Bridgetown: Tail-ender Ryan Harris and fast bowler Ben Hilfenhaus helped Australia force back into the opening Test against the West Indies on day four on Tuesday at Kensington Oval.
Harris hit a career-best, unbeaten 68 to rally Australia to 406 for 9 declared in response to the West Indies' first innings total of 449 for 9 declared. The West Indies at stumps limped to 71 for 5, ahead by 114 runs with five wickets in hand heading into the final day. Australia, overnight 248 for 5, had slipped to 250 for 7 after the West Indies struck early with the second new ball.
But the 32-year-old Harris led a lower order rally as the last three wickets added 116 runs to shift the momentum and allow skipper Michael Clarke to make a bold declaration. Hlifenhaus contributed a forthright 24 while last man Nathan Lyon struck 40 not out in an undefeated 10th-wicket stand of 77. Hilfenhaus returned to grab 3 for 17 as the hosts tumbled to 17 for 4.
The West Indies forged a mini-recovery in the final session through Darren Bravo, who hit 32, and Narsingh Deonarine, with an unbeaten 20. But Bravo lost his wicket just before the close to give Australia a slight edge heading into Wednesday's final day. Carlton Baugh finished the day on 2 not out. Earlier, it was all West Indies as Kemar Roach and Fidel Edwards made quick inroads.
Left-hander Michael Hussey had added just one to his overnight 47 when he drove at Roach and edged to Baugh, who pouched a low catch to his left. One run later, Fidel Edwards snared Peter Siddle for a duck, the batsman taking his eyes off a bouncer and fending to gully for Kirk Edwards to dive forward to grasp a good catch.
The West Indies sensed a big lead at 250 for 7 but Harris played with the fluency of a top order batsman. He dominated a stand of 35 with wicketkeeper Matthew Wade, who contributed 28. Wade, in his debut Test, eventually fell to Fidel Edwards at 285 for 8, edging to Darren Bravo at second slip. But No. 9 Harris found another sound ally in Hilfenhaus and added a further 44 with his new ball mate. Hilfenhaus survived a difficult chance off the inside edge to Baugh when on 12, but slammed five fours in 24 off 29 balls.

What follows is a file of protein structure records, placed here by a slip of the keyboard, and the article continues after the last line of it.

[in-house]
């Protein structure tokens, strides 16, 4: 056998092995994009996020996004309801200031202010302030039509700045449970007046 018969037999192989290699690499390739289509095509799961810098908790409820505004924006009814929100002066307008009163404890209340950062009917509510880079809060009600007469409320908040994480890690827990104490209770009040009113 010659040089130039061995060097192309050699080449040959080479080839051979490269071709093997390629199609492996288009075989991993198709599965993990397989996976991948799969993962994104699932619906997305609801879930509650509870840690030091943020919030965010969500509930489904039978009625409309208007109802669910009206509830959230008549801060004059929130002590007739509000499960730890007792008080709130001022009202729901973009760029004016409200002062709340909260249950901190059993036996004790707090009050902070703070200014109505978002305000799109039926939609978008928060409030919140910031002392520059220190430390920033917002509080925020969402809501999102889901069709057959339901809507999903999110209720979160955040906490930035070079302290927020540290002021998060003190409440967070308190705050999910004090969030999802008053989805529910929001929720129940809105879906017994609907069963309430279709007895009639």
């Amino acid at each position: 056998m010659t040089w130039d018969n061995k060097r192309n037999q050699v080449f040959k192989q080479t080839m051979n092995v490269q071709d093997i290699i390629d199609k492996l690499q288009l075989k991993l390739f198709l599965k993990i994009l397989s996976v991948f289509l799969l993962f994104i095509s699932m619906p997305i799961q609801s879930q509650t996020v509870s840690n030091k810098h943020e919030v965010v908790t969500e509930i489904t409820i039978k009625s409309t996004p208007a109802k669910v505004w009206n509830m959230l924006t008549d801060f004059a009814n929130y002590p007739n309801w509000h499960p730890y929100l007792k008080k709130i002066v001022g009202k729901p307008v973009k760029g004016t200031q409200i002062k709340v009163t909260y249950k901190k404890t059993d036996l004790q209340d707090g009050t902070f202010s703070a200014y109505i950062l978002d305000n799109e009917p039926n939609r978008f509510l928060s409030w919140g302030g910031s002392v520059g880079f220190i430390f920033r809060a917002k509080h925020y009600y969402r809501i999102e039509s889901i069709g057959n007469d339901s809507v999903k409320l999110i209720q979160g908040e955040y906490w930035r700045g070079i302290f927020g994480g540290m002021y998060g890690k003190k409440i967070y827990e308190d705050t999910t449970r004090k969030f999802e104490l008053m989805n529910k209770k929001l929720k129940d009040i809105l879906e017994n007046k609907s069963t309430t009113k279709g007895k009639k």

Roach returned to uproot his middle stump as he tried an ambitious pull at 329 for 9. But the West Indies could not finish off the innings before lunch as Harris and Lyon established their partnership. Harris notched his maiden Test fifty off 76 deliveries, while Lyon also played some authentic strokes in registering his Test best.
Lyon, the South Australia offspinner, struck six fours off 90 deliveries in 103 minutes. Australia blasted away three wickets in a dramatic 20 minutes before tea as Hilfenhaus dominated. Adrian Barath (2) had his leg stump uprooted by an outswinger of full length and, two balls later, Kraigg Brathwaite (0) chased a wide ball and edged to Wade.
Kirk Edwards (1) survived a low catch to second slip off Shane Watson but did not last much longer. The Barbadian shuffled across his stumps and was given out lbw by umpire Ian Gould, a decision confirmed even though Edwards chose to review the verdict. Harris returned in the final session to claim the prized scalp of first innings centurion Shivnarine Chanderpaul, and Australia were rampant at 17 for 4.
But Bravo and Deonarine gradually lifted the gloom around Kensington with a gritty fifth-wicket stand of 50. Bravo was the more expansive, striking three fours, while Deonarine went without a boundary. But with a quarter of an hour remaining, Siddle made a telling strike, inducing an edge from Bravo through to Wade. Bravo's defiance lasted 78 balls and 145 minutes. Deonarine carried on until the close, his knock occupying 94 balls and two and a quarter hours.